In the time since he had fled his native hearth, and, truth be told, his unfortunate betrothed, Cadfael had become well acquainted with death in all its sordid and unseemly forms. What he saw now puzzled him. With a grunted 'by your leave' he turned the body over and made a low clicking sound with his tongue. The back of the skull showed a deep, circular gash but with little bleeding. He felt under the lank, greasy hair along the neck from the base of the skull to the shoulder. The shattered vertebrae were obvious. He turned his attention to the rest of the body, noting the same sort of patched homespun as clothed most of the army. But why was the man wearing a cloak? It was hot as Hades.
The knight grew impatient.
"Get up man, he's beyond your help."
"That he is," Cadfael replied slowly, rising from his knees. "But I can tell you that he did not die here."
"Nonsense, man. That fall would have killed anyone."
"It would, My Lord; anyone living. This man died elsewhere. I think we are meant to believe otherwise, mind."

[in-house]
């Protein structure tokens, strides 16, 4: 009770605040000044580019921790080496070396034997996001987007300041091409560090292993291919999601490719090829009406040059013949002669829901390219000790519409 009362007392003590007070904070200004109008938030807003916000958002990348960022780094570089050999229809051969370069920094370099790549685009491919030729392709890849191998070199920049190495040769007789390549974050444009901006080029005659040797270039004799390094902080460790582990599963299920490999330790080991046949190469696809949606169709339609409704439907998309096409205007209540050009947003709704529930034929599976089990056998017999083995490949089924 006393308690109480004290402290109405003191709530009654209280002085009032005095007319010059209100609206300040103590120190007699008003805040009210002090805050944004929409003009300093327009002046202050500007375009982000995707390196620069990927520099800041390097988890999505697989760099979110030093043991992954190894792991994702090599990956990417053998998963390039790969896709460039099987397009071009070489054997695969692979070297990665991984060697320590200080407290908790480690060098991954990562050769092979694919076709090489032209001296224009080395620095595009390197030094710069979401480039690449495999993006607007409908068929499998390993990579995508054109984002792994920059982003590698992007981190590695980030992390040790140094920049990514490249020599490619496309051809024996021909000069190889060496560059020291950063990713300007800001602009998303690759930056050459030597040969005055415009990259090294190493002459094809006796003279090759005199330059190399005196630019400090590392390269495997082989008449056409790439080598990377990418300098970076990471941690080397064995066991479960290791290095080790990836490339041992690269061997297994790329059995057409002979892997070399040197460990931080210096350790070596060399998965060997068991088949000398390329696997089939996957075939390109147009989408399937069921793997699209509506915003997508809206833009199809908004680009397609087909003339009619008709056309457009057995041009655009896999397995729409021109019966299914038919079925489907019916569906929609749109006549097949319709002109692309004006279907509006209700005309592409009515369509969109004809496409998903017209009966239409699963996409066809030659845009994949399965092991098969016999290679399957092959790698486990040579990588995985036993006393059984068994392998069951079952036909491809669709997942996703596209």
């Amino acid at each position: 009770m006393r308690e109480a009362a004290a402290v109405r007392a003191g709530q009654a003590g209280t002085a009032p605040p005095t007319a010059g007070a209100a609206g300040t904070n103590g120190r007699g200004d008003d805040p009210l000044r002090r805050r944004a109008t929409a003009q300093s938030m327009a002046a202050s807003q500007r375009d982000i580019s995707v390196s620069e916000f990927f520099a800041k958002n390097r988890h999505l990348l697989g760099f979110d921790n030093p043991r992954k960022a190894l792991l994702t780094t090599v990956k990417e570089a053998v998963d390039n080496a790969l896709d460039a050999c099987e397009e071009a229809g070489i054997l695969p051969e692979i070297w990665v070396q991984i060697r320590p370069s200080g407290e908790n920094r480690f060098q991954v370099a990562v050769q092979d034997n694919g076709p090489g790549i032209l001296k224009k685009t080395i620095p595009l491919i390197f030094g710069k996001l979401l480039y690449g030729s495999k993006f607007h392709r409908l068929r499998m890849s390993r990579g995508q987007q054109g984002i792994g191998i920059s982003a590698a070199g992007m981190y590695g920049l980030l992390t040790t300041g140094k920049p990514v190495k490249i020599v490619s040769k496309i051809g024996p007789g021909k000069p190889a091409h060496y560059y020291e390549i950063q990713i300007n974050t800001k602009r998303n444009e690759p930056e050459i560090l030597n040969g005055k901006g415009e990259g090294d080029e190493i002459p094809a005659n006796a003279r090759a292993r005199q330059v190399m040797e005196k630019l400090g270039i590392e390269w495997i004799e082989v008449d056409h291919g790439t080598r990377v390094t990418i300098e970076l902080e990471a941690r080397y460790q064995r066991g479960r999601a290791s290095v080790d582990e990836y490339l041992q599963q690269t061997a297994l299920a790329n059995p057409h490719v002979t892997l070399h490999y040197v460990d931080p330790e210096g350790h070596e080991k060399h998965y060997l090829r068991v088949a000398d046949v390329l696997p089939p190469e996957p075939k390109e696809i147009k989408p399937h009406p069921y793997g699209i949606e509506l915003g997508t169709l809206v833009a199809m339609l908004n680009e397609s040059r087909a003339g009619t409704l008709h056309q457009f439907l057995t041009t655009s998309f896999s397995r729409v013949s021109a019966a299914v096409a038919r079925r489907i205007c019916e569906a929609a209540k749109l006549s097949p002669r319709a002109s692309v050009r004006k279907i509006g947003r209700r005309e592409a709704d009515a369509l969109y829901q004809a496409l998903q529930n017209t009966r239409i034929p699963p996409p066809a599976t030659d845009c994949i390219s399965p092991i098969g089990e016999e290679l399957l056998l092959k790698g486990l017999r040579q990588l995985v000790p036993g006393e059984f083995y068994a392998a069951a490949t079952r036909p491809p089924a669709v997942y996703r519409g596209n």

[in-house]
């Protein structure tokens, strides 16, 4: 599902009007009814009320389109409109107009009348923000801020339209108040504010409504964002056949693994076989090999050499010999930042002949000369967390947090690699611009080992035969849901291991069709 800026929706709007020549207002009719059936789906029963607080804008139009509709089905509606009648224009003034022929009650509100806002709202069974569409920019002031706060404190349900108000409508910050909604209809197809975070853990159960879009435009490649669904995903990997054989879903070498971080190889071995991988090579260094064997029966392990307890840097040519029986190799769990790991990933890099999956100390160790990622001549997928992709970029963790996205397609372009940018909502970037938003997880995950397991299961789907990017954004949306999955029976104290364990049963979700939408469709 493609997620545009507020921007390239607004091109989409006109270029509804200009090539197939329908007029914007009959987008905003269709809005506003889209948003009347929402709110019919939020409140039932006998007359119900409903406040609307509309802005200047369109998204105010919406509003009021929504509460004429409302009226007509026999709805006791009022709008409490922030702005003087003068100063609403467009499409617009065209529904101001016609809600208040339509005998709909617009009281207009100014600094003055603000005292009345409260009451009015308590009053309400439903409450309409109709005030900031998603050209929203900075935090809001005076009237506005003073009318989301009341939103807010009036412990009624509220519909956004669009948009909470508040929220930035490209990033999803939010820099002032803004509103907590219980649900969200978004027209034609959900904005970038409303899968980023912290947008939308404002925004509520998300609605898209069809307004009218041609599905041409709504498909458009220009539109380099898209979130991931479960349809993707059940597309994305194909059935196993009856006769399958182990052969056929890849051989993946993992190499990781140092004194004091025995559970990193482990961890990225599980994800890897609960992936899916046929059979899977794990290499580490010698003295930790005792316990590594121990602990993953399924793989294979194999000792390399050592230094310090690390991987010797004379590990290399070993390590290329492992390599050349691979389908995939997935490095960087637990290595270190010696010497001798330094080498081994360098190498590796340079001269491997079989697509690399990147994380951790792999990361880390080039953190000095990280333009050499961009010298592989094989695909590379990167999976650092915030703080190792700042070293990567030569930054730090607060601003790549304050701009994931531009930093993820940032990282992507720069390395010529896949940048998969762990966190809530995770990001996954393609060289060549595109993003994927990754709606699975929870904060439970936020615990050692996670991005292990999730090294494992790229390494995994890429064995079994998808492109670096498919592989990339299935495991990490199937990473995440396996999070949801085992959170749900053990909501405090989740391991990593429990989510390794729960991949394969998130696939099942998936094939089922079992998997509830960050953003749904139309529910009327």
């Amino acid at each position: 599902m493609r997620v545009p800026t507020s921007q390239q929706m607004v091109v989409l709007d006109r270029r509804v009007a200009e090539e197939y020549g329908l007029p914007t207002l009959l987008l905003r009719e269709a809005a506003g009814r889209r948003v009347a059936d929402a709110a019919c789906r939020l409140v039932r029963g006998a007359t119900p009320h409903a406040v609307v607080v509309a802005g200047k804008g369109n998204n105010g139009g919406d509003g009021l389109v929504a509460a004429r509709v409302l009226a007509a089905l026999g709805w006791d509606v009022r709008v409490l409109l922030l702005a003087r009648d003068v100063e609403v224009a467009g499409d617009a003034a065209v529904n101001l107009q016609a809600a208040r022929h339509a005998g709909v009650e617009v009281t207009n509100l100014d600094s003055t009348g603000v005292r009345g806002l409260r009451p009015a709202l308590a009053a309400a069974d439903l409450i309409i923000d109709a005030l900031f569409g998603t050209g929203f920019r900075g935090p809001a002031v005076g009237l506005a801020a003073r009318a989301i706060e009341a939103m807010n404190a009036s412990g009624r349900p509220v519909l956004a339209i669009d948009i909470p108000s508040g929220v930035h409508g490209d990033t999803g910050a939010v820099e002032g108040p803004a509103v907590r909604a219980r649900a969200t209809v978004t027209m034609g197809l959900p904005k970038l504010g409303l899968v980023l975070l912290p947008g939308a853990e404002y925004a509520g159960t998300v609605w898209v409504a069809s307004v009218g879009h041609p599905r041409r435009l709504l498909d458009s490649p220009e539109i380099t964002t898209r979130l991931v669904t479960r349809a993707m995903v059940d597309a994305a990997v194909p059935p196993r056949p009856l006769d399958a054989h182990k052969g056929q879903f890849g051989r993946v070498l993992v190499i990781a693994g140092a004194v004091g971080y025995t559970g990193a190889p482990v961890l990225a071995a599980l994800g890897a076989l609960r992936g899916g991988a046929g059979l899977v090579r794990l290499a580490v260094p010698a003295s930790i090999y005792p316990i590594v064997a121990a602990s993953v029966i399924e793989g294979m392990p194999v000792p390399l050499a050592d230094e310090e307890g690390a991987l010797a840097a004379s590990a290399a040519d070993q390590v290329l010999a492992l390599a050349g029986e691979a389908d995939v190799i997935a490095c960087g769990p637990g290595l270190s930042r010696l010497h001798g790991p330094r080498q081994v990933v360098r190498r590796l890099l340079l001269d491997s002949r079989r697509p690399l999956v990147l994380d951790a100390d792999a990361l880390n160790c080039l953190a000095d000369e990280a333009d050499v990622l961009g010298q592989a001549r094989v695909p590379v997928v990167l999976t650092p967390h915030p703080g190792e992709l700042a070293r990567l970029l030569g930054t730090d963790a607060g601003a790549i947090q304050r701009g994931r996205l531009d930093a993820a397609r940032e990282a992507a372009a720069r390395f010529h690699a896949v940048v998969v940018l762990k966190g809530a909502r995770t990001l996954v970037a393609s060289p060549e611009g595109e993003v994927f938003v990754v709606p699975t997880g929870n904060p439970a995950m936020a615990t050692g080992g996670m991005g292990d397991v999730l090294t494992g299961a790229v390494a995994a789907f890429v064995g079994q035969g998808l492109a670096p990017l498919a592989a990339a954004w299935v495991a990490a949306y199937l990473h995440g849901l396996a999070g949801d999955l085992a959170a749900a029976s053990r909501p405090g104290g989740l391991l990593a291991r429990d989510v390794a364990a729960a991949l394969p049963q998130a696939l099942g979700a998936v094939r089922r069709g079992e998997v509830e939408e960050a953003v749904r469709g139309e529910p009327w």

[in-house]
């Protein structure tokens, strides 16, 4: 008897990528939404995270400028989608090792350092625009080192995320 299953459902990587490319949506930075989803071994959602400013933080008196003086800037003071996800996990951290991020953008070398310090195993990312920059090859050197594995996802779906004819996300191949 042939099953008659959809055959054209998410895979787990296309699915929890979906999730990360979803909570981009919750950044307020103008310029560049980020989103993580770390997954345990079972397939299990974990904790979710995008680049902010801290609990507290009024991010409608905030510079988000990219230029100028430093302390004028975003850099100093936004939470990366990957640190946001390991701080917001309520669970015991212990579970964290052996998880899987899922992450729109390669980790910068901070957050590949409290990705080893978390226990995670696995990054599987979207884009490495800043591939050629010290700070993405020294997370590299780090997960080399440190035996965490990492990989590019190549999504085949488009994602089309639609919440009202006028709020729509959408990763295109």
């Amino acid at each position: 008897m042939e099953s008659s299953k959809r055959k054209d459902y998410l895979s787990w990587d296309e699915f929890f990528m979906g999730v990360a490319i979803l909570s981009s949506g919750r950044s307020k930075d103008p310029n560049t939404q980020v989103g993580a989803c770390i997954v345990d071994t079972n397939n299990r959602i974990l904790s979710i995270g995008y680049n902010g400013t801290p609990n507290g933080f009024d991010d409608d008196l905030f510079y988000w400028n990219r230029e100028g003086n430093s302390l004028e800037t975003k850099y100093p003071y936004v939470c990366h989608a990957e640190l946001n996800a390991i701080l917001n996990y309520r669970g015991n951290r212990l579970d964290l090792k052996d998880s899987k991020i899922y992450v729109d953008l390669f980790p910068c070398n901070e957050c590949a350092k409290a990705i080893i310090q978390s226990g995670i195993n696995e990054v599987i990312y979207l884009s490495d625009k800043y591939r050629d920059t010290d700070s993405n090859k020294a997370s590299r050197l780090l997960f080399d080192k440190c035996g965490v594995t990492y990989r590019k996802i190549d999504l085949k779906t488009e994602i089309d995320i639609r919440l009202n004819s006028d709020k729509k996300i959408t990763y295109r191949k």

"And do you say so?" There was a certainty about this young archer that pricked the man's curiosity.
"Look here. He took this blow from the bastion as he fell."
"It didn't bleed. My Lord, you have seen such wounds. It is not unlike that made by a blow from a mace. Headwounds bleed freely, as you will own."
"I see. Yes, truly, there has been no bleeding. What else?"
"He wears a cloak, My Lord. On such a day in the blaze of noon? Yet we all sweat like pigs his skin is dry. And there's more."
"The leather of his boots has been scuffed, not on the soles or heels, we're all in that case. No, My Lord, look you here. The back of the boot. That's fresh scarring to my eyes."
The knight looked down where Cadfael's thick finger indicated a fresh looking gouge in the leather, above the heel and running straight upwards, to the boot top. He nodded vaguely, already regretting his involvement.
"So tell me what you believe happened."
"I would say, although there can be no certainty, that he met his death last night. The cloak was worn against the cold. Someone decided to cast his body from the wall, hoping it would be thought an accident. The scrape on the boot occurred when the body was dragged up the stairs or else, along the battlements."
"A murder, then, you say?"